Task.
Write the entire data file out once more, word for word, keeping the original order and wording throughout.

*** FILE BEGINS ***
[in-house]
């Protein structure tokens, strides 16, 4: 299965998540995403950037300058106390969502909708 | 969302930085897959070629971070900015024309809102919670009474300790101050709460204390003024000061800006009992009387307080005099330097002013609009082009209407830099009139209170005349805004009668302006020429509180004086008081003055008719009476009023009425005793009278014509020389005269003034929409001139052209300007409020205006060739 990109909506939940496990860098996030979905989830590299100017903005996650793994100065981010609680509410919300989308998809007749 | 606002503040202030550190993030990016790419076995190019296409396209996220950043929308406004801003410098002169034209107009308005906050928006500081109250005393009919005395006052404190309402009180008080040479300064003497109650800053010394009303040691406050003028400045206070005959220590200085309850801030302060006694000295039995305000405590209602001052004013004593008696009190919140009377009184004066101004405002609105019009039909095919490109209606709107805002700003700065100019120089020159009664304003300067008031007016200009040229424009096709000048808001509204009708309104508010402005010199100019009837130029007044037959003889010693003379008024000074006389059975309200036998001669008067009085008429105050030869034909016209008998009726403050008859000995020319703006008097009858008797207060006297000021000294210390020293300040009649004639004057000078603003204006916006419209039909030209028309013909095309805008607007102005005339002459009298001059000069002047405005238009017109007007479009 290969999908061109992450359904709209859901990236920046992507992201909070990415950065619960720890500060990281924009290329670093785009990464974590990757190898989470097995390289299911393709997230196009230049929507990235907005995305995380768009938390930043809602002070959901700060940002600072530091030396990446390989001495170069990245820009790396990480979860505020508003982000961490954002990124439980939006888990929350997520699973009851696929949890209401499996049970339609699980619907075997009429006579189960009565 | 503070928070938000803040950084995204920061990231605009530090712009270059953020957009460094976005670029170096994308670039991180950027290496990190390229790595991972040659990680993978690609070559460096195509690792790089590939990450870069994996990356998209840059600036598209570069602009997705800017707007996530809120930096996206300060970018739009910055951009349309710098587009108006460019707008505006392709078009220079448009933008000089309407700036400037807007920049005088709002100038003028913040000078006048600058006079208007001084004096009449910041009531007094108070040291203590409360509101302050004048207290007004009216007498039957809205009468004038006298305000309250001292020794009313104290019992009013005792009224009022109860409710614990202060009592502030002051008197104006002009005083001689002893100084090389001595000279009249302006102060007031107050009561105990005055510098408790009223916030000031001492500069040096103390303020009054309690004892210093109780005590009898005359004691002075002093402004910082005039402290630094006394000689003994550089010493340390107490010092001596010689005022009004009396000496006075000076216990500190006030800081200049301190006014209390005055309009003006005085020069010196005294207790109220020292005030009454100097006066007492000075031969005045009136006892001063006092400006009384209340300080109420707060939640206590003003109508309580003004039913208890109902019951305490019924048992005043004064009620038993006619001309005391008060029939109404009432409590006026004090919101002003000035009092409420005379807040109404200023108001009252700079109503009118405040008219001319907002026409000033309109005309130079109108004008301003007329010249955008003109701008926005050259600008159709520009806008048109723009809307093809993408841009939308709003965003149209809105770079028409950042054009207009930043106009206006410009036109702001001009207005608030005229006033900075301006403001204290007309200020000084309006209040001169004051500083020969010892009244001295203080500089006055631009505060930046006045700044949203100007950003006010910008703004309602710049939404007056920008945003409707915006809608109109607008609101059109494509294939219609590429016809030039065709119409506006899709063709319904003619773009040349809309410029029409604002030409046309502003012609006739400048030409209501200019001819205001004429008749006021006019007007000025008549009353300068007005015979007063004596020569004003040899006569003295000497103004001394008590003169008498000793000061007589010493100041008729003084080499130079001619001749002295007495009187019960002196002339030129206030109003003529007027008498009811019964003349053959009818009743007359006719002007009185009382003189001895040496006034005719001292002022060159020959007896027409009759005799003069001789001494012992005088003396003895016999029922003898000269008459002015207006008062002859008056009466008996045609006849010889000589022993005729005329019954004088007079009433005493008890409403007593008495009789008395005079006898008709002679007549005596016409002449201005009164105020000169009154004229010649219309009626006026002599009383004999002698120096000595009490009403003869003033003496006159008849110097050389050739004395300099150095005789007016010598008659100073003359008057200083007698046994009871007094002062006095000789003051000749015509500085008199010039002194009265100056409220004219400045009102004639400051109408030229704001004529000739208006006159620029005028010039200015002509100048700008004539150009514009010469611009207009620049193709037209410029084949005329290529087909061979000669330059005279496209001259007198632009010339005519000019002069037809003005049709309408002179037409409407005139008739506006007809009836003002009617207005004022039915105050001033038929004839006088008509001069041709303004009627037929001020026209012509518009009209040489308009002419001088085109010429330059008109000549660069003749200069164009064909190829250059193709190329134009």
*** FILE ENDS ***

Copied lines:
[in-house]
């Protein structure tokens, strides 16, 4: 299965998540995403950037300058106390969502909708 | 969302930085897959070629971070900015024309809102919670009474300790101050709460204390003024000061800006009992009387307080005099330097002013609009082009209407830099009139209170005349805004009668302006020429509180004086008081003055008719009476009023009425005793009278014509020389005269003034929409001139052209300007409020205006060739 990109909506939940496990860098996030979905989830590299100017903005996650793994100065981010609680509410919300989308998809007749 | 606002503040202030550190993030990016790419076995190019296409396209996220950043929308406004801003410098002169034209107009308005906050928006500081109250005393009919005395006052404190309402009180008080040479300064003497109650800053010394009303040691406050003028400045206070005959220590200085309850801030302060006694000295039995305000405590209602001052004013004593008696009190919140009377009184004066101004405002609105019009039909095919490109209606709107805002700003700065100019120089020159009664304003300067008031007016200009040229424009096709000048808001509204009708309104508010402005010199100019009837130029007044037959003889010693003379008024000074006389059975309200036998001669008067009085008429105050030869034909016209008998009726403050008859000995020319703006008097009858008797207060006297000021000294210390020293300040009649004639004057000078603003204006916006419209039909030209028309013909095309805008607007102005005339002459009298001059000069002047405005238009017109007007479009 290969999908061109992450359904709209859901990236920046992507992201909070990415950065619960720890500060990281924009290329670093785009990464974590990757190898989470097995390289299911393709997230196009230049929507990235907005995305995380768009938390930043809602002070959901700060940002600072530091030396990446390989001495170069990245820009790396990480979860505020508003982000961490954002990124439980939006888990929350997520699973009851696929949890209401499996049970339609699980619907075997009429006579189960009565 | 503070928070938000803040950084995204920061990231605009530090712009270059953020957009460094976005670029170096994308670039991180950027290496990190390229790595991972040659990680993978690609070559460096195509690792790089590939990450870069994996990356998209840059600036598209570069602009997705800017707007996530809120930096996206300060970018739009910055951009349309710098587009108006460019707008505006392709078009220079448009933008000089309407700036400037807007920049005088709002100038003028913040000078006048600058006079208007001084004096009449910041009531007094108070040291203590409360509101302050004048207290007004009216007498039957809205009468004038006298305000309250001292020794009313104290019992009013005792009224009022109860409710614990202060009592502030002051008197104006002009005083001689002893100084090389001595000279009249302006102060007031107050009561105990005055510098408790009223916030000031001492500069040096103390303020009054309690004892210093109780005590009898005359004691002075002093402004910082005039402290630094006394000689003994550089010493340390107490010092001596010689005022009004009396000496006075000076216990500190006030800081200049301190006014209390005055309009003006005085020069010196005294207790109220020292005030009454100097006066007492000075031969005045009136006892001063006092400006009384209340300080109420707060939640206590003003109508309580003004039913208890109902019951305490019924048992005043004064009620038993006619001309005391008060029939109404009432409590006026004090919101002003000035009092409420005379807040109404200023108001009252700079109503009118405040008219001319907002026409000033309109005309130079109108004008301003007329010249955008003109701008926005050259600008159709520009806008048109723009809307093809993408841009939308709003965003149209809105770079028409950042054009207009930043106009206006410009036109702001001009207005608030005229006033900075301006403001204290007309200020000084309006209040001169004051500083020969010892009244001295203080500089006055631009505060930046006045700044949203100007950003006010910008703004309602710049939404007056920008945003409707915006809608109109607008609101059109494509294939219609590429016809030039065709119409506006899709063709319904003619773009040349809309410029029409604002030409046309502003012609006739400048030409209501200019001819205001004429008749006021006019007007000025008549009353300068007005015979007063004596020569004003040899006569003295000497103004001394008590003169008498000793000061007589010493100041008729003084080499130079001619001749002295007495009187019960002196002339030129206030109003003529007027008498009811019964003349053959009818009743007359006719002007009185009382003189001895040496006034005719001292002022060159020959007896027409009759005799003069001789001494012992005088003396003895016999029922003898000269008459002015207006008062002859008056009466008996045609006849010889000589022993005729005329019954004088007079009433005493008890409403007593008495009789008395005079006898008709002679007549005596016409002449201005009164105020000169009154004229010649219309009626006026002599009383004999002698120096000595009490009403003869003033003496006159008849110097050389050739004395300099150095005789007016010598008659100073003359008057200083007698046994009871007094002062006095000789003051000749015509500085008199010039002194009265100056409220004219400045009102004639400051109408030229704001004529000739208006006159620029005028010039200015002509100048700008004539150009514009010469611009207009620049193709037209410029084949005329290529087909061979000669330059005279496209001259007198632009010339005519000019002069037809003005049709309408002179037409409407005139008739506006007809009836003002009617207005004022039915105050001033038929004839006088008509001069041709303004009627037929001020026209012509518009009209040489308009002419001088085109010429330059008109000549660069003749200069164009064909190829250059193709190329134009």